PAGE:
MISSOURIANS' EFFORTS TO REDUCE TRASH IN LANDFILLS
JEFFERSON CITY, MO,- Missourians are doing their part to keep solid waste out of landfills through recycling and other diversion activities. The department's annual report on waste diversion shows that Missourians kept an estimated 46 percent of their trash out of landfills in 2007.
This percentage is up from the 44 percent diverted in 2006 which was a slight decline from the all time high of 47 percent experienced in 2004. The drop in diversion in 2006 was attributed to the increase of storm debris placed in landfills after Missouri experienced severe storms. With the passage of Senate Bill 530 in 1990, a 40 percent waste diversion goal was established and has been exceeded each year since 2001.
While the estimated amount of trash generated statewide increased from 12.5 million tons in 2006 to 12.9 million tons in 2007, this rise can be attributed to an increase in Missouri's population. However, the Department of Natural Resources estimates 1.18 tons of waste per person was landfilled in the state in 2007, which is a decrease from 1.22 tons per person in 2006.
"This is good news for all of Missouri as natural resources are conserved, and materials previously thrown away are now being reused and recycled," Department of Natural Resources Director Doyle Childers said. "By educating the public about composting, waste reduction and purchasing recycled products, the amount of waste diverted should continue to rise and have a positive impact on Missouri's environment for years to come."
If you would like to reduce the amount of waste you generate, here are a few tips:
-avoid purchasing over-packaged products;
-buy concentrated products such as soaps and detergents;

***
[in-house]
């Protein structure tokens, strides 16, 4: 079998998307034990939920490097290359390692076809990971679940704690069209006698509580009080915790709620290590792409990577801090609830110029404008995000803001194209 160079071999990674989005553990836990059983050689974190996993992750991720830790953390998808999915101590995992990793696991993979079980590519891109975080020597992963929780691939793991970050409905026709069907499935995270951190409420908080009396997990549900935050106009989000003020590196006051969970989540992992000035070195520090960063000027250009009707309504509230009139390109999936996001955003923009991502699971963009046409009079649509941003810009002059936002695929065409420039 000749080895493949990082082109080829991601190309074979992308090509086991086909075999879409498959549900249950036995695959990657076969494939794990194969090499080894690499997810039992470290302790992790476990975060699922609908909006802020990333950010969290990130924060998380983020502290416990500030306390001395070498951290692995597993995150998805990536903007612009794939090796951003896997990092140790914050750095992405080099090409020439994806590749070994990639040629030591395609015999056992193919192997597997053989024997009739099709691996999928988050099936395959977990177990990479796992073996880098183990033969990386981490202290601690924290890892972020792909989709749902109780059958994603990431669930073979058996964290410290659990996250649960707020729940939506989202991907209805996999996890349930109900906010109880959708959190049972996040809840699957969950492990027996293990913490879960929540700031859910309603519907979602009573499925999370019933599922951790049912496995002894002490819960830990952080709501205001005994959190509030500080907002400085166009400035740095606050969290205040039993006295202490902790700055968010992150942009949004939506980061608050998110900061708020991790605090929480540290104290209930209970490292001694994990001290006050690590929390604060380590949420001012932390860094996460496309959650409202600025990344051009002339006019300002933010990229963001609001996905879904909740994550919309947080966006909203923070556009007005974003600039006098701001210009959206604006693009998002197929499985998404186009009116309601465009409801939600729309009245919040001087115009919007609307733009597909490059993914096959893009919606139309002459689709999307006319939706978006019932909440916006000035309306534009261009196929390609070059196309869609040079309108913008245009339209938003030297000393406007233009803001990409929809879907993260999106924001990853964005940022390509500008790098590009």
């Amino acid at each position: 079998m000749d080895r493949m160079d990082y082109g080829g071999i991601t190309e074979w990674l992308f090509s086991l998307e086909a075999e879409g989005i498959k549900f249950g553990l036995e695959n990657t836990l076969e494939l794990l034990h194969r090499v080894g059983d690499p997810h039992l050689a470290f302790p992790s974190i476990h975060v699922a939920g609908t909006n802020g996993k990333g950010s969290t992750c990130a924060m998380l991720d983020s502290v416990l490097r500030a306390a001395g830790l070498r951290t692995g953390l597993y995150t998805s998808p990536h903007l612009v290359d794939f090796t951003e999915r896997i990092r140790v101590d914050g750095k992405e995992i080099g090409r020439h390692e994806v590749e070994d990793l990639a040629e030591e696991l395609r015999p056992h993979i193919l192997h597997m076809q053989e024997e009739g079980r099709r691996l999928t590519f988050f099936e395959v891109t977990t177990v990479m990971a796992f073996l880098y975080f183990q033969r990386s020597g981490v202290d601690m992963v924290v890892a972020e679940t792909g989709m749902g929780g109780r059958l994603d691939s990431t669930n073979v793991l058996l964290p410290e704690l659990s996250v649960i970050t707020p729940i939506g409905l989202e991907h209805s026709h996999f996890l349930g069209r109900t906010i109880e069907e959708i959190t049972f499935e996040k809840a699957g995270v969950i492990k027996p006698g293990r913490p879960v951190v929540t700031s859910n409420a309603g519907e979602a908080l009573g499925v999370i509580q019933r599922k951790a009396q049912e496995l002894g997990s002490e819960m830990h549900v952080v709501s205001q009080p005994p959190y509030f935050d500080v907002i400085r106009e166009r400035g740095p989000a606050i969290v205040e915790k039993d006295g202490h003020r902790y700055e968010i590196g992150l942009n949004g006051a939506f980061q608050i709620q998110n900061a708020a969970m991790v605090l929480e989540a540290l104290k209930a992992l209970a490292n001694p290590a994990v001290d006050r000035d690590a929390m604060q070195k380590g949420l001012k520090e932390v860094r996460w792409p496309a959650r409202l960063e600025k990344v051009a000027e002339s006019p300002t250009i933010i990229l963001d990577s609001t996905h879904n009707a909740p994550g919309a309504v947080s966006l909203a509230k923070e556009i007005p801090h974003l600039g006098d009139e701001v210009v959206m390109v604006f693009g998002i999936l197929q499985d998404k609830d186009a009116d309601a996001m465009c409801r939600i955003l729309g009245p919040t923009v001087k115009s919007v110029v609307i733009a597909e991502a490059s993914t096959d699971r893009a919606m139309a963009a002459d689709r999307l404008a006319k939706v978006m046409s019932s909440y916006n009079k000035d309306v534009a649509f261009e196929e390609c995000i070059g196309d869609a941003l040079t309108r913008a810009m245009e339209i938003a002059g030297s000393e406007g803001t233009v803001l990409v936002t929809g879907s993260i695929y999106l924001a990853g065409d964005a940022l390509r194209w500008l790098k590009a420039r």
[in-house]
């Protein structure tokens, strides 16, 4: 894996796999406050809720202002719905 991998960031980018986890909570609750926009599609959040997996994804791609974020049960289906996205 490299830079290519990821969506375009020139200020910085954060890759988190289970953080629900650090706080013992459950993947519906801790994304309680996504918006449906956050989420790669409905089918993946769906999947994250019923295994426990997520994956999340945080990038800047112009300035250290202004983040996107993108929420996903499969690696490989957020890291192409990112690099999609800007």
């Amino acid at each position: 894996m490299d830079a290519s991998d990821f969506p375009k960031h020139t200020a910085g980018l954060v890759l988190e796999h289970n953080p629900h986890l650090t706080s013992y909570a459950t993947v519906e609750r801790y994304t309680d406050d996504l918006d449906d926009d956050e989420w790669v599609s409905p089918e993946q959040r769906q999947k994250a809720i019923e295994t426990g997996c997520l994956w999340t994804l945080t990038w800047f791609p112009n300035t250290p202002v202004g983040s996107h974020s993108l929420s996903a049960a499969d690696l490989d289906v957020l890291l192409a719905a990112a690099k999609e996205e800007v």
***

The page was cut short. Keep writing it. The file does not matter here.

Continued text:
-reuse cardboard boxes, plastic bags and paper sacks;
-bring a reusable bag to the grocery store rather than using the plastic bags;
-invest in durable, quality products rather than disposable ones;
-remove your name from the mailing lists of materials you no longer wish to receive;
-avoid on-line purchases that can be purchased locally;
-buy reusable containers while avoiding containers that can only be thrown away; and
-use sealable storage containers rather than plastic wrap.
Closing the loop on recycling also involves purchasing and using recycled materials. For instance, in 2007 Missouri newspapers reported using on average at least 50 percent recycled content in their newsprint. The department congratulates the following newspapers for exceeding the recycled newsprint content goal of at least 50 percent: the Columbia Daily Tribune used 94 percent recycled content; the Jefferson City News Tribune used 75 percent; the Joplin Globe used 66 percent; and
St. Louis Post-Dispatch used 64 percent.
Source: Missouri Department of Natural Resources
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